|1. Initial article describing a "protection racket," which many thought to referred to HSLDA, and ensuing debate.|
|2. "Four Pillars" article describing problems with HSLDA across the country.|
|3. The "Four Pillars" debate which followed.|
|4. -----enacting Home Education law in 1990 legislative session.|
|5. -----working for the Parental Rights Amendment in 1991 session.|
|6. -----working for an "Equitable" home education law in 1992 session.|
|7. -----working for a separate "Private Educators" law in 1993 session.|
|8. -----working for a "Non-Institutional Private Educators" (NIPE) law in 1994 session.|
|9.Discussion of "minimum standards for care [of children] and criminal punnishment for parents who intentionally violate those standards" as suggested by HSLDA lawyer; and resolutions of truce via "non-opposition" between HSLDA and NH activists.|
|10. Updates on HSLDA involvement in NH politics.|
From the 1993 Home-Ed-Politics Debate:
On Tue, 2 Nov 1993 Scott Somerville wrote:I am surprised, however, to discover that you sincerely believe that HSLDA won't accept people who refuse to comply with their state's law. I don't know where you heard this, but it is simply untrue! I spent hundreds of hours last year working on cases in Tennessee and Pennsylvania for families who refused to comply with their laws. I spent dozens of hours working with families in Massachusetts and Iowa who are underground. I represent a number of member families in New Hampshire who are not complying with RSA 193A.Doris Hohensee replied:
Our membership is open to any family that is sincerely committed to family-based education, regardless of religious belief, tolerance for unconstitutional laws, or educational philosophy.
On that last point of educational philosophy, I lean in the unschooling direction myself. . . . Our home school program today is a hybrid of my left-wing leanings and my wife's Prussian drill sergeant instincts. My children wind up "schooling" in the morning and "unschooling" in the afternoon and evening.
After reading this you would naturally assume that HSLDA accepts families who do not comply with the law, wouldn't you? And you'd probably assume that even unschoolers could seek protection from HSLDA, right? Wrong.
To see why, take a look at HSLDA's application form. If I were to fill it out, HSLDA would have more than enough information to comply with just about any state home education law in the country without me doing anything further. Seems to me state education departments might want to deal directly with HSLDA and cut a deal, and potentially compromise my rights.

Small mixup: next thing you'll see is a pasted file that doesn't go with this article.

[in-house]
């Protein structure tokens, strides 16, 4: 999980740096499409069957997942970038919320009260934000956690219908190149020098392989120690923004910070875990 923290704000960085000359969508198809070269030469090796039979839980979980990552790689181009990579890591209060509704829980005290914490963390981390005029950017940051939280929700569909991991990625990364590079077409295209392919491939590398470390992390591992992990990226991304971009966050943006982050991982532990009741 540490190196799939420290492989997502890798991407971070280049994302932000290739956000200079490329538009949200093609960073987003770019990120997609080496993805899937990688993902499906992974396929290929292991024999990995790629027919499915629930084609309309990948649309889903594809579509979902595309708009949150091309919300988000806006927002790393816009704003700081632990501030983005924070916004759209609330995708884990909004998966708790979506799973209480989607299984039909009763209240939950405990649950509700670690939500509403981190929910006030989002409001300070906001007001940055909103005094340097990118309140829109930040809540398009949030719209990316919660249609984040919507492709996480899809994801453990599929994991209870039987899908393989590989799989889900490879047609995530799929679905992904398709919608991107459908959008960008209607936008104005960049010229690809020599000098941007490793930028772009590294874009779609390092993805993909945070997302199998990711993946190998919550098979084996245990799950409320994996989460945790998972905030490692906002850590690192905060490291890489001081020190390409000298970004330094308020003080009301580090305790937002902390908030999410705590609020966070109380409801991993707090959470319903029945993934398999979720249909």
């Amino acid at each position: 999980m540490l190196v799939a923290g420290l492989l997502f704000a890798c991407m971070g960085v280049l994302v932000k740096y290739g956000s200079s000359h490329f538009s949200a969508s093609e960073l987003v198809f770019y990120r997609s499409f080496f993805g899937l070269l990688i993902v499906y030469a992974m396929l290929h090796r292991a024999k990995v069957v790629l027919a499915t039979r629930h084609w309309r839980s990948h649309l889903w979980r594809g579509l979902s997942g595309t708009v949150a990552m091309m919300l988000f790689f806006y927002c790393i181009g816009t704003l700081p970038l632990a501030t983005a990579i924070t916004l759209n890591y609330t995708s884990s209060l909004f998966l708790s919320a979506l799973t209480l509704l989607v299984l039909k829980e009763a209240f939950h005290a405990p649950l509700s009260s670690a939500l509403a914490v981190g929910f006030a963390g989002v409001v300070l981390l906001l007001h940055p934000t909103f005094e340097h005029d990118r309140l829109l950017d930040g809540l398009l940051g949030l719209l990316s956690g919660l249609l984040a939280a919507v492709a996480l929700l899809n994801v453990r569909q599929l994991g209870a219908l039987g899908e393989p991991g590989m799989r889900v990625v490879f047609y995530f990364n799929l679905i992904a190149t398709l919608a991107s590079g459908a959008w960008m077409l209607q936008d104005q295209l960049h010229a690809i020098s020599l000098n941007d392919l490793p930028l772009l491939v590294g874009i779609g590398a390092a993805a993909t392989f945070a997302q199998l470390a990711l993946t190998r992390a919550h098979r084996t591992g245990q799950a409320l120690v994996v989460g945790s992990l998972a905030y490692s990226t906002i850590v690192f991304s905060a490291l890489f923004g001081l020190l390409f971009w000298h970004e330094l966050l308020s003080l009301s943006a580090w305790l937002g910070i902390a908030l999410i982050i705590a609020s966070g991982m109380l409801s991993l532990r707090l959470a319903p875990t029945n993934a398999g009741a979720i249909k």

In addition, the membership agreement requires that I permit HSLDA to "visit my home" and "cooperate fully in the defense of any legal action (threatened or otherwise)" and "provide any and all information and assistance to the legal counsel who are appointed" to defend me. Once the legal engagement begins, HSLDA determines the outcome and I must "cooperate." If it were easier and quicker for HSLDA to defend me by complying (since they would already have all the information) I couldn't object under the membership contract. I could only fire them. Does this begin to sound familiar? (See PA where the Sickler family did fire their HSLDA attorney.
Unschoolers who don't comply with the law would not be defended by HSLDA either. Their membership requirement to "use an organized curriculum and a clearly recognizable program of education" eliminates them completely.
Scott Somerville continues:Our membership is open to any family that is sincerely committed to family-based education, regardless of religious belief, tolerance for unconstitutional laws, or educational philosophy.But remember, HSLDA reserves the right to refuse any membership application it pleases.
The following shows HSLDA's unwavering commitment to protecting parents' rights:
On Fri, 1 Oct 93 Scott Somerville wrote:Responding to "HSLDA has used its considerable clout time and again to establish laws that only they and a limited segment of the home education community can live under."They may have no problem with this "two-faced" solution, but I do. Afterall they compromised my rights of conscience when the came to NH in 1990, not theirs.
As an attorney at HSLDA, I spent hundreds of hours last year challenging Pennsylvania's home school law, even though that was a law that HSLDA helped to draft and get passed. Maybe this is two-faced, but it is something that lawyers are good at. We see no problem, as lawyers, with first getting a law passed which is better for home schoolers than the alternative, and then turning right around and challenging "our" new law as unconstitutional. . .
On Sat, Jan 7, 1995 Jim Muncy wrote:
> Why should the HSLDA tell its members to break the law and they will
> take care of it. I wouldn't belong to an organization that would do
> this because I know that they would be misleading me.
Great, Jim. Just send me the $100 next year and we'll call it even. ;)
The Ravage of Home Education through Exclusion by Religion
A White Paper by Raymond S. Moore, Homeschool Founder
Homeschooling Freedoms At Risk by Mark and Helen Hegener (AK) HSLDA Misrepresents Truth in Home School Court Reports Homeschooling and HSLDA: An Opinion by Marcia Mullins (MI) Dave Mankins (MA) on the HSLDA Need I Join the H.S.L.D.A.? More Information On HSLDA
There is a conflict, and the reason for the conflict between the civil powers and parental power is that civil government is out of its bounds and beyond its limits... Homeschool laws which appear to alleviate the problem are deceptive... In the long run they are extremely destructive to the family and the homeschool movement. This is quite evident by the division they have already caused. The only solution is that civil government must be returned to the limits set, either by the courts, or failing that, by the people. -- Karl Reed